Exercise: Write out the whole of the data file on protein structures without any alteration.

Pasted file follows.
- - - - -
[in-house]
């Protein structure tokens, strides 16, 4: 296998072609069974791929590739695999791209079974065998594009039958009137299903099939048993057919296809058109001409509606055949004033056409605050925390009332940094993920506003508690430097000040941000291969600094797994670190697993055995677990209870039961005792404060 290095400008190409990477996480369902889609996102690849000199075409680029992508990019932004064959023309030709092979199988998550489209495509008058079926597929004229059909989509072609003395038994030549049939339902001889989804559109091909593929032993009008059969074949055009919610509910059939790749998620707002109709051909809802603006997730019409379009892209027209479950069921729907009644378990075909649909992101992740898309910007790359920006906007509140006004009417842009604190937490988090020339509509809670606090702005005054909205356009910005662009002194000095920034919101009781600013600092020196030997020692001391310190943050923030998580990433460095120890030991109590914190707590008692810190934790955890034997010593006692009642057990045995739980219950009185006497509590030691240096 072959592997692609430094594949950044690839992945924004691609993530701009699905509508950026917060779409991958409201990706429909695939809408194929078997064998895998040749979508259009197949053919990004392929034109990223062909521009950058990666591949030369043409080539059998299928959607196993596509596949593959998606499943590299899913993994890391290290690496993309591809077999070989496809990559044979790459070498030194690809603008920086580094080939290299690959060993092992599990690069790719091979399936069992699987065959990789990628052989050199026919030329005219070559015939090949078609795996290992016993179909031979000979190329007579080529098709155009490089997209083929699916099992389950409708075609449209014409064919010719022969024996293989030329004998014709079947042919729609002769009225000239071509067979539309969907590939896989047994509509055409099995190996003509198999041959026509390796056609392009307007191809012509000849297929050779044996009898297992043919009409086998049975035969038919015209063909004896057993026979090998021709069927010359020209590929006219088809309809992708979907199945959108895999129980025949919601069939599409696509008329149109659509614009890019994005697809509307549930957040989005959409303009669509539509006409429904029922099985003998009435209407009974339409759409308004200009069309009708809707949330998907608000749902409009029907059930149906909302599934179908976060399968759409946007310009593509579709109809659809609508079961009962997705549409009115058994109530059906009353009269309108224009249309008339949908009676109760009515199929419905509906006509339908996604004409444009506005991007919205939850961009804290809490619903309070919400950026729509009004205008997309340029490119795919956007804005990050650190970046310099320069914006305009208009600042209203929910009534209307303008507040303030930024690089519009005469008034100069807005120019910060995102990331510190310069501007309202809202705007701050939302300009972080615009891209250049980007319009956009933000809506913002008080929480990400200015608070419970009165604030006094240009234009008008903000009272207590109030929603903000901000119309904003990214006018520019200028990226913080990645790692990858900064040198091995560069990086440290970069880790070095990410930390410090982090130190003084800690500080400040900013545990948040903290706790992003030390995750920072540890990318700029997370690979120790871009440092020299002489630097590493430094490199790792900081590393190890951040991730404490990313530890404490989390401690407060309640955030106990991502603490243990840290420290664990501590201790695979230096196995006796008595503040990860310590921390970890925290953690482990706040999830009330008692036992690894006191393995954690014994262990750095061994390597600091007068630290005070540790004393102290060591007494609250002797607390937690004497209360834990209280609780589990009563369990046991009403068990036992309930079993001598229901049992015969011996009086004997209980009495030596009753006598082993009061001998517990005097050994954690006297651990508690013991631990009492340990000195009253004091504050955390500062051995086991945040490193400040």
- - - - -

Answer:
[in-house]
């Protein structure tokens, strides 16, 4: 296998072609069974791929590739695999791209079974065998594009039958009137299903099939048993057919296809058109001409509606055949004033056409605050925390009332940094993920506003508690430097000040941000291969600094797994670190697993055995677990209870039961005792404060 290095400008190409990477996480369902889609996102690849000199075409680029992508990019932004064959023309030709092979199988998550489209495509008058079926597929004229059909989509072609003395038994030549049939339902001889989804559109091909593929032993009008059969074949055009919610509910059939790749998620707002109709051909809802603006997730019409379009892209027209479950069921729907009644378990075909649909992101992740898309910007790359920006906007509140006004009417842009604190937490988090020339509509809670606090702005005054909205356009910005662009002194000095920034919101009781600013600092020196030997020692001391310190943050923030998580990433460095120890030991109590914190707590008692810190934790955890034997010593006692009642057990045995739980219950009185006497509590030691240096 072959592997692609430094594949950044690839992945924004691609993530701009699905509508950026917060779409991958409201990706429909695939809408194929078997064998895998040749979508259009197949053919990004392929034109990223062909521009950058990666591949030369043409080539059998299928959607196993596509596949593959998606499943590299899913993994890391290290690496993309591809077999070989496809990559044979790459070498030194690809603008920086580094080939290299690959060993092992599990690069790719091979399936069992699987065959990789990628052989050199026919030329005219070559015939090949078609795996290992016993179909031979000979190329007579080529098709155009490089997209083929699916099992389950409708075609449209014409064919010719022969024996293989030329004998014709079947042919729609002769009225000239071509067979539309969907590939896989047994509509055409099995190996003509198999041959026509390796056609392009307007191809012509000849297929050779044996009898297992043919009409086998049975035969038919015209063909004896057993026979090998021709069927010359020209590929006219088809309809992708979907199945959108895999129980025949919601069939599409696509008329149109659509614009890019994005697809509307549930957040989005959409303009669509539509006409429904029922099985003998009435209407009974339409759409308004200009069309009708809707949330998907608000749902409009029907059930149906909302599934179908976060399968759409946007310009593509579709109809659809609508079961009962997705549409009115058994109530059906009353009269309108224009249309008339949908009676109760009515199929419905509906006509339908996604004409444009506005991007919205939850961009804290809490619903309070919400950026729509009004205008997309340029490119795919956007804005990050650190970046310099320069914006305009208009600042209203929910009534209307303008507040303030930024690089519009005469008034100069807005120019910060995102990331510190310069501007309202809202705007701050939302300009972080615009891209250049980007319009956009933000809506913002008080929480990400200015608070419970009165604030006094240009234009008008903000009272207590109030929603903000901000119309904003990214006018520019200028990226913080990645790692990858900064040198091995560069990086440290970069880790070095990410930390410090982090130190003084800690500080400040900013545990948040903290706790992003030390995750920072540890990318700029997370690979120790871009440092020299002489630097590493430094490199790792900081590393190890951040991730404490990313530890404490989390401690407060309640955030106990991502603490243990840290420290664990501590201790695979230096196995006796008595503040990860310590921390970890925290953690482990706040999830009330008692036992690894006191393995954690014994262990750095061994390597600091007068630290005070540790004393102290060591007494609250002797607390937690004497209360834990209280609780589990009563369990046991009403068990036992309930079993001598229901049992015969011996009086004997209980009495030596009753006598082993009061001998517990005097050994954690006297651990508690013991631990009492340990000195009253004091504050955390500062051995086991945040490193400040």